Detective novels often have a studiously old-fashioned air about them. Rooted in a genre that celebrates (and invented) the anti-hero, the modern version more often than not is a story set in an urban environment of gritty realism, where profanities fly and the protagonist carries a huge chip on his shoulders.
Author Ed Lynskey manages to avoid these conventions gracefully. Lynskey’s P.I. novels, which take place in rural West Virginia, feature protagonists who are less hardboiled than tenderized by life. A keen sense of language and pace distinguishes his writing, and I happily spent a week immersed in a world that was both familiar and alien: Applachian America. His latest novel, THE BLUE CHEER , combines the suspense of a crack mystery with keen observations on life, and is generating buzz among noir circles.
We are pleased to bring you the first of our two-part interview with Ed Lynskey.
Q: Tell us about your journey to publication.
EL: Tons of reading and writing came first. I was a latecomer to try my hand at producing. I’ve completed a dozen novel manuscripts, including the editing rounds. That lengthy effort taught me a few things. I don’t recommend that route. It’s too much head-banging and pain. Al Guthrie (TWO-WAY SPLIT, HARDMAN) signed me to publish my first novel, THE BLUE CHEER, at Point Blank/Wildside Press. Three years later THE BLUE CHEER saw print. Progress at a small press sometimes moves at a snail’s pace. THE BLUE CHEER, a trade paperback original, received a starred review at Booklist and positive reviews from newspapers so far like the San Diego Union-Tribune, Halifax Herald-Chronicle, Tucson Citizen, Virginian Pilot, and a half-dozen others.
Q: What is it about noir and crime fiction that you love? Did you have any literary influences?
EL: Like every reader at an early age, I found my niche was the enjoyment of mysteries. My aunts subscribed to Ellery Queen Mystery Magazine and Alfred Hitchcock Mystery, and passed along their old issues to us. Vibrant tales came from Hugh Pentecost, Ed Lacy, Jack Ritchie, and other writers largely forgotten today. I can remember buying a paperback version of FIRST BLOOD by David Morrell in 1972. This was years before Sly Stallone made the over-the-top Rambo movies. I was drawn to Morrell’s spare voice and style more than the plot. When I hit college, my reading habits veered in a more literary tangent (you know, those Required Reading Lists for English classes). Harry Crews’ FEAST OF SNAKES (about a rattlesnake roundup in Mystic, Georgia) empowered me to see “literary” didn’t have to mean highbrow, artful, and inaccessible. For me, the lines between the different labels of writing blur and meld which is less constraining. Anyway, I mostly wrote poems (Atlantic Monthly) and reviews (New York Times, Washington Post) for twenty-five years. I’m not certain what, if any, impact that’s had on my long fiction. Perhaps it’s enriched the lyrical content or symbolism.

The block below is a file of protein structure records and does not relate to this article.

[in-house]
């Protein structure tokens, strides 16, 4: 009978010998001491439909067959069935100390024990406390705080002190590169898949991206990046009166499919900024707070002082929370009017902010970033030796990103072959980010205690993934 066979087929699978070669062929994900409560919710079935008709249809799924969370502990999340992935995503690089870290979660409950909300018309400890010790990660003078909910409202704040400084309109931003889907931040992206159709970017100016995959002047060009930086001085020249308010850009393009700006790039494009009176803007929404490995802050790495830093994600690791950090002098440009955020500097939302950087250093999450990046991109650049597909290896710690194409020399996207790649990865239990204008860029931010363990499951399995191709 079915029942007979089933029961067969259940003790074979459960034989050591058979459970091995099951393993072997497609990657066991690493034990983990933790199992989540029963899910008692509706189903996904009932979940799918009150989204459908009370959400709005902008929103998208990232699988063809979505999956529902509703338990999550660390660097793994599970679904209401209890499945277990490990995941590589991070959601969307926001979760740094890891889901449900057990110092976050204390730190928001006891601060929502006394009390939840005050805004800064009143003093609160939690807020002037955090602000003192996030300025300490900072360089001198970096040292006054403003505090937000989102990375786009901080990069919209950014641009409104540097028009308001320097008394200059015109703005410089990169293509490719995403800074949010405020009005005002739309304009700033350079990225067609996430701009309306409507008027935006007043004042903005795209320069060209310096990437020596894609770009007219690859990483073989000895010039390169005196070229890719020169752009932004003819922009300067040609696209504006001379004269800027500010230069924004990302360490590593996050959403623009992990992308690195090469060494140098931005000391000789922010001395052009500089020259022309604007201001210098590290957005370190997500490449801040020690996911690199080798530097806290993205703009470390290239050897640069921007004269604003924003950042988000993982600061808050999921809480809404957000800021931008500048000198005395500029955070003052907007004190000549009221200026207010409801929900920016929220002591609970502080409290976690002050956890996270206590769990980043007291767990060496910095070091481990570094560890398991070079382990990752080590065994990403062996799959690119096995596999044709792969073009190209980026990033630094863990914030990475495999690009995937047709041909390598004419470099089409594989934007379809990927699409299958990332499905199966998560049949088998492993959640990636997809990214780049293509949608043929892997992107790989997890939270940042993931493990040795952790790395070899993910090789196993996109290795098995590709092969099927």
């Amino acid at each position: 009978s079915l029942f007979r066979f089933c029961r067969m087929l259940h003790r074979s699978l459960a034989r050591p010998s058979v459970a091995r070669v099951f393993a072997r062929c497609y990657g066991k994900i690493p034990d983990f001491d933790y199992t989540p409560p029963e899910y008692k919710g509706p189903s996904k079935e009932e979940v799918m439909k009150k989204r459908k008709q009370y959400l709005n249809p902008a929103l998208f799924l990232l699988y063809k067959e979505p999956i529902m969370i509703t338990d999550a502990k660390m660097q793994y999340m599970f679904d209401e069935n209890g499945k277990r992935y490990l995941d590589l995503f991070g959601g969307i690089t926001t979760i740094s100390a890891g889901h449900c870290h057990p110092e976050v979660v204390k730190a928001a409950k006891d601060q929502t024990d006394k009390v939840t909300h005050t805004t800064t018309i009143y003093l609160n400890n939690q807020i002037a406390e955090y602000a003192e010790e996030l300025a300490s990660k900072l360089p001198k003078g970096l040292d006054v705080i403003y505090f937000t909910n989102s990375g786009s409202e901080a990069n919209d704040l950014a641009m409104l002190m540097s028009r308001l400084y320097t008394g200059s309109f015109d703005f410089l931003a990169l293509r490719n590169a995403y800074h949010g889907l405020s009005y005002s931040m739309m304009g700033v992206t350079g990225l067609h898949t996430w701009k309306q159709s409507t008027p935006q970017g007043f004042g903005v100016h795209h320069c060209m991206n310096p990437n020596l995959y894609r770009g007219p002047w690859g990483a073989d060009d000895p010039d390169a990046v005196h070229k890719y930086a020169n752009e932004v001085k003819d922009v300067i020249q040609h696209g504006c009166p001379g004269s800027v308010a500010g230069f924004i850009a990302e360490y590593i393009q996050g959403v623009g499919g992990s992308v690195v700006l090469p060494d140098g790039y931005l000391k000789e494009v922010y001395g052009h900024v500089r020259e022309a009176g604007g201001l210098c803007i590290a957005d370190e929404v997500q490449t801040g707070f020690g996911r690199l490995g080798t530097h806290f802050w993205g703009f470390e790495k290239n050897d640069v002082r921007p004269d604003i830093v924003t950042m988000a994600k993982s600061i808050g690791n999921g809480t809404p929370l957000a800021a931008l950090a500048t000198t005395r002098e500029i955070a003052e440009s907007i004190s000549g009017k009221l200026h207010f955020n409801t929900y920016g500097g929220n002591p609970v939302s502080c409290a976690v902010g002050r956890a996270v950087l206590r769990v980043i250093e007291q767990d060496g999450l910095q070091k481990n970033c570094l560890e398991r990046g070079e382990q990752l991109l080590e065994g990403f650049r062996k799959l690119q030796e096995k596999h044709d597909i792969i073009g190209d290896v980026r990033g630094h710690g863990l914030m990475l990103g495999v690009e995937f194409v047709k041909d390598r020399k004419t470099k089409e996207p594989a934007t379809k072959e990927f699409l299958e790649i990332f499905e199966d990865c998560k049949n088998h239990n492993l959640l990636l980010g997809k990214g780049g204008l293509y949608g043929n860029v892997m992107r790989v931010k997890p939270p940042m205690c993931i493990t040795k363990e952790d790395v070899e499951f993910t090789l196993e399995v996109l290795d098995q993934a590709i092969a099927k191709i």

Q: What’s your writing process? Do you plot extensively or “fly in the mist”?
EL: My past few novel manuscripts actually started with published short stories. This isn’t always such a smart idea. One noir I wrote last year bombed. It just started from the wrong place. Maybe you learn more from the flops. I have a new noir I’m much happier with. I write the first draft and revise extensively, including changing, adding, and deleting hefty chunks of prose. I do use a timeline and an outline as I slog through the first draft to keep my organization and structure straight.
Q: I’ve heard writers say that they have a different writing process for each book. Is that the same with you? When do you get to the point that you know you’re done revising?
EL: I guess it depends. The book I’m revising right now, Pelham Fell Here, the third in the P.I. Frank Johnson series, is under contract to appear next. I know the character and can make tweaks to suit him. When revising a first draft to a new novel, the changes are more general in nature like reordering events. If I have the time, I’ll let the round of edits sit and go back to read the draft. When everything major feels settled, I usually let it go.
Q: The pace in THE BLUE CHEER is swift, yet I never felt rushed some of your pacing tips, when to lean on the gas and when to pull back?
EL: Good question. THE BLUE CHEER starts with a literal bang and runs on an adrenaline rush until the end. But my characters can’t keep going at warp speed. They have to sleep. They have to calm their thoughts and organize their logic. So, I look for slow intervals to dip into their minds to give some introspection. You know, like when trapped inside a car traveling somewhere. Or during moments before finally falling asleep. But when the action kicks in, I don’t see how a character can have profound thoughts or provide back story.
Q: THE BLUE CHEER is set in the West Virginian outback, and you spent a lot of time getting the reader to understand the unique beauty of the landscape and the people. Is setting important to you creatively?
EL: Thank you for noticing, and commenting. Yes, I tried to make the setting to play a meaty role in telling the story. West Virginia is yoked with the unfair stereotype as a remote, violent flyover region populated by insophisticates. So, I took special efforts to break that silly notion without sounding condescending or patronizing. Setting is important. Look, do we need another crime novel set in New York City, New Orleans, Detroit, San Francisco, L.A. or whatever large population center? I’m not adverse to those settings and enjoy reading them all, it’s just that I’ve read so many. Living just outside of Washington, D.C., so I’m pretty hip to the urban/suburban scene. One challenge to write THE BLUE CHEER was to identify what’s unique and picturesque in West Virginia and Appalachia and then attempt to make the reader experience those things.
Check back next week for part two of our interview with Ed Lynskey.